Bitcoin price hits 2018 low but cryptocurrency market shows signs of recovery

Anthony Cuthbertson

Bitcoin has crashed below $6,000 (£4,531) to reach its lowest value in almost eight months, as investors continue to react to recent allegations of price manipulation.

The world's most valuable cryptocurrency dropped to $5,826 on Sunday, 24 June, according to CoinMarketCap, but has since seen a modest recovery to return above $6,000.

The price fall was reflected across the cryptocurrency markets, with ethereum, bitcoin cash and ripple all dropping by between 10 and 20 per cent over the last week. All of the major cryptocurrencies have seen slight price gains of between 3 and 10 percent over the last 24 hours.

The latest price low means bitcoin is now trading at less than a third of its 2017 peak, which saw the cryptocurrency spike close to $20,000 in December.

The recent downward trend is a reflection of investors' current sentiment, which has been hit by negative news that includes a major hack on a South Korean cryptocurrency exchange and a study that claims the highs of 2017 may have been artificially inflated.

The $30 million theft from the Seoul-based Bithumb exchange last week was the second time this month that a cryptocurrency exchange in South Korea has been hit by hackers, following the successful targeting of the Coinrail exchange on 10 June. Both instances resulted in the price of bitcoin and other virtual currencies to drop.

The price of bitcoin briefly dipped below $6,000 before recovering slightly (CoinMarketCap)

The cryptocurrency price fluctuations are to be expected with such a nascent market, according to Matthew Newton, an analyst at the trading platform eToro.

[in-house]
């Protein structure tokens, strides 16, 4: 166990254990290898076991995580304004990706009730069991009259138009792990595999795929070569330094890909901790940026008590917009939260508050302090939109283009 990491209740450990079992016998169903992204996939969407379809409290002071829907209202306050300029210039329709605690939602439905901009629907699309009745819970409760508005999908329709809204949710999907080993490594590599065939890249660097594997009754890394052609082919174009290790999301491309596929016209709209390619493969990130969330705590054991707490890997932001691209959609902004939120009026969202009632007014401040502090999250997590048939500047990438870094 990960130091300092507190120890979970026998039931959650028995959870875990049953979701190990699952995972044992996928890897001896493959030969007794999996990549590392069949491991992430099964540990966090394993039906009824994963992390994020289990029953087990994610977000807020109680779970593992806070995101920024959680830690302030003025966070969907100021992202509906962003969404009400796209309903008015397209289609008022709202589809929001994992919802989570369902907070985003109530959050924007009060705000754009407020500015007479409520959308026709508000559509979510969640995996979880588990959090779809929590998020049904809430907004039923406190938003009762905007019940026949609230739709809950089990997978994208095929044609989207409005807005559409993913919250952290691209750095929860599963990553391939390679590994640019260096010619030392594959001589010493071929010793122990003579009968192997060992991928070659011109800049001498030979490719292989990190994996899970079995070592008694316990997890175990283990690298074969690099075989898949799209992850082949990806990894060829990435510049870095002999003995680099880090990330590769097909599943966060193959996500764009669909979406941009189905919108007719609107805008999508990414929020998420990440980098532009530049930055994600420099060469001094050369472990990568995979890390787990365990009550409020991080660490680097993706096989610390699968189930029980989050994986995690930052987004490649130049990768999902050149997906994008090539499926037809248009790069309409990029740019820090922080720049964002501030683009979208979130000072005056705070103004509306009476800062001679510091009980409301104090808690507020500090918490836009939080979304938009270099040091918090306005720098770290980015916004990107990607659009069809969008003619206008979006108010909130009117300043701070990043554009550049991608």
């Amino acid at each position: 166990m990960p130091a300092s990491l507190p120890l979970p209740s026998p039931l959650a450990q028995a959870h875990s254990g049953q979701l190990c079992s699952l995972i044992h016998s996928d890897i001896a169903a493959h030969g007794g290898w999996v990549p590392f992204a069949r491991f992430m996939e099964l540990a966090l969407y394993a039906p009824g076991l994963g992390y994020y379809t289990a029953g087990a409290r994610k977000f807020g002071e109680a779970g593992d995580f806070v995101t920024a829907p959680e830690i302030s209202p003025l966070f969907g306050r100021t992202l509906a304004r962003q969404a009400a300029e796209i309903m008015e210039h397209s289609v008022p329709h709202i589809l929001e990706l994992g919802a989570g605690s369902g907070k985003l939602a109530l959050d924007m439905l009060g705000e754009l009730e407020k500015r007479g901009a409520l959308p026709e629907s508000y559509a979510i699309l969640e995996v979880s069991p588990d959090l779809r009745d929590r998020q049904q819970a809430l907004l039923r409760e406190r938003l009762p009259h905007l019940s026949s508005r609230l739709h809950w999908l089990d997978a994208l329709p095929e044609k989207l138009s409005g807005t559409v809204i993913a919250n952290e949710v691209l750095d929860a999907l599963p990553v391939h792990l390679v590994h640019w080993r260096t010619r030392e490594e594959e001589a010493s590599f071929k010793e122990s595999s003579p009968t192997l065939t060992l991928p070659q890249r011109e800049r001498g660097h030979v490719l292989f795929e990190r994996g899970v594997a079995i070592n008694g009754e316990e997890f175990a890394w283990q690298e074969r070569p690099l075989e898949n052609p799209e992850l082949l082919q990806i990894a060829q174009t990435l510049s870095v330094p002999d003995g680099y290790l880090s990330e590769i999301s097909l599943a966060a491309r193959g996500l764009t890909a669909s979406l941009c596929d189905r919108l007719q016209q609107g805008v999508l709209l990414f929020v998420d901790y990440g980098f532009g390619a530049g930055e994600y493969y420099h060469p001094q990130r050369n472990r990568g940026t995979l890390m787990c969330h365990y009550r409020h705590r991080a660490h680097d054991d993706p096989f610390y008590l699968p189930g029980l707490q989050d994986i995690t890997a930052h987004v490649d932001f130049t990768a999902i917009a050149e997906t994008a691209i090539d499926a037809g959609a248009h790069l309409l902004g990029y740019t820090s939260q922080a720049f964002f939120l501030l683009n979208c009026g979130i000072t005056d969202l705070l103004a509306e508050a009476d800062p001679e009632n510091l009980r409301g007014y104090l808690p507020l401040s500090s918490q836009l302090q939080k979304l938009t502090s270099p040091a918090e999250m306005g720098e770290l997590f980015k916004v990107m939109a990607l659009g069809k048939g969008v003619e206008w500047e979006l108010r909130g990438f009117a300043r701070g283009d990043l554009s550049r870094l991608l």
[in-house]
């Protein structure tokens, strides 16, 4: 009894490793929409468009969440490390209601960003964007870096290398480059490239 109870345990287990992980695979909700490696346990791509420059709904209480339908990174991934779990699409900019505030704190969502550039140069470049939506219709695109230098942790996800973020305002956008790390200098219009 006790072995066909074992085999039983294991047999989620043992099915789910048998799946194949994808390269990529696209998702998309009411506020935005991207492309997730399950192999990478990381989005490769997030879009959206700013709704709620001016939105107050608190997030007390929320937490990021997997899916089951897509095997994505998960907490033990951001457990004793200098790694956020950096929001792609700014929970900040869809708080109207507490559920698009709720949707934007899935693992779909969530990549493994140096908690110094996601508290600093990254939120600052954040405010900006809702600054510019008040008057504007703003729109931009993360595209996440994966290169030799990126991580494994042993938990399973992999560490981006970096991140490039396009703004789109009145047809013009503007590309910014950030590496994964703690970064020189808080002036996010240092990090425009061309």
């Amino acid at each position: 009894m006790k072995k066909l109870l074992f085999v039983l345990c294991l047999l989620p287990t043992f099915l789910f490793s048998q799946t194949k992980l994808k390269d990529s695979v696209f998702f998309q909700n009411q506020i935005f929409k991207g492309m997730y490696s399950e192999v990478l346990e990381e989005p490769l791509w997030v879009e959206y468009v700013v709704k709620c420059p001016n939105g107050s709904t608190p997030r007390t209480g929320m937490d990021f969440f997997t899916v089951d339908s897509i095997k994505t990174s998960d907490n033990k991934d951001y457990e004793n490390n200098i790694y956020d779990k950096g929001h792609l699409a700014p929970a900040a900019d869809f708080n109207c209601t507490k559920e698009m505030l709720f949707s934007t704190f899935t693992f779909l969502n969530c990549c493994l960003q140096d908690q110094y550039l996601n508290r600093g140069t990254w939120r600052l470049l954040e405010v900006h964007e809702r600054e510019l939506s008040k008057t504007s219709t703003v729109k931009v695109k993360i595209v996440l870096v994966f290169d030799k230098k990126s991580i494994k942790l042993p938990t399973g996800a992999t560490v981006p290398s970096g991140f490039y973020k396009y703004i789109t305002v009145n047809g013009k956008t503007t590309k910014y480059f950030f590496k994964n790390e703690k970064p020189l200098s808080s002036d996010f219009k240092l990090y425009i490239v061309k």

“The reality is that emerging technologies carrying radically new ideas will always see swings in their value," Mr Newton told The Independent.

"Market adjustments as we have seen over the past months can help to stabilise prices and move the industry towards a more robust, sophisticated regime. This is good for the long-term future of blockchain and [cryptocurrencies], giving the industry time to develop.”

Cryptocurrency markets mirrored bitcoin's latest drop in value, which fell below $6,000 for the first time this year (AFP/Getty Images)

Other factors that may have contributed to bitcoin's latest price tumble include new regulatory measures introduced in Japan on Friday, which could have a significant impact on cryptocurrency investment in the country.

Local exchange desk Bitflyer announced that it would stop accepting new customers due to new measures introduced by Japan's Financial Services Agency.

Despite the losses, bitcoin is still up by almost 150 per cent since this time last year, and is more than 10-times more valuable than its June 2016 price.